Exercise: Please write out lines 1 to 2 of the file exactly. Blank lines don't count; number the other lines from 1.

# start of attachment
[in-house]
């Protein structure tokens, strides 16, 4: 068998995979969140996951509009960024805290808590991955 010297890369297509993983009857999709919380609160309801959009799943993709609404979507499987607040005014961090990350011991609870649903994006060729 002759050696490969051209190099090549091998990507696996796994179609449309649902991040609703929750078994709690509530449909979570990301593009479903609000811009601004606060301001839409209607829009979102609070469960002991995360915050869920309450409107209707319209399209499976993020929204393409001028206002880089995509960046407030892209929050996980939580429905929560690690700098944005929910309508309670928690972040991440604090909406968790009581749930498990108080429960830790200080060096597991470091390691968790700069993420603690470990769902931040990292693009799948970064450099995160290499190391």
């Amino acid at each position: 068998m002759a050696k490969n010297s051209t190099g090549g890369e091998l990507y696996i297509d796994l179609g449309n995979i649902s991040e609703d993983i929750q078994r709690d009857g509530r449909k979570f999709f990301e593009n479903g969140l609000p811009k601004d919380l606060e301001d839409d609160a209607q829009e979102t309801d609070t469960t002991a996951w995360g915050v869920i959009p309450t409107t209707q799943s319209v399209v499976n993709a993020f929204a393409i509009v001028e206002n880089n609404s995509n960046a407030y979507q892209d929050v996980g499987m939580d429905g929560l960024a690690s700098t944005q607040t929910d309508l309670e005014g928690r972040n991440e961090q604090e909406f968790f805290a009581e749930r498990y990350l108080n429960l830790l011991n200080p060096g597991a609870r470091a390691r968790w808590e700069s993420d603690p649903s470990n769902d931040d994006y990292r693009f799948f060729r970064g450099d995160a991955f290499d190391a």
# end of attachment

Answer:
[in-house]
């Protein structure tokens, strides 16, 4: 068998995979969140996951509009960024805290808590991955 010297890369297509993983009857999709919380609160309801959009799943993709609404979507499987607040005014961090990350011991609870649903994006060729 002759050696490969051209190099090549091998990507696996796994179609449309649902991040609703929750078994709690509530449909979570990301593009479903609000811009601004606060301001839409209607829009979102609070469960002991995360915050869920309450409107209707319209399209499976993020929204393409001028206002880089995509960046407030892209929050996980939580429905929560690690700098944005929910309508309670928690972040991440604090909406968790009581749930498990108080429960830790200080060096597991470091390691968790700069993420603690470990769902931040990292693009799948970064450099995160290499190391």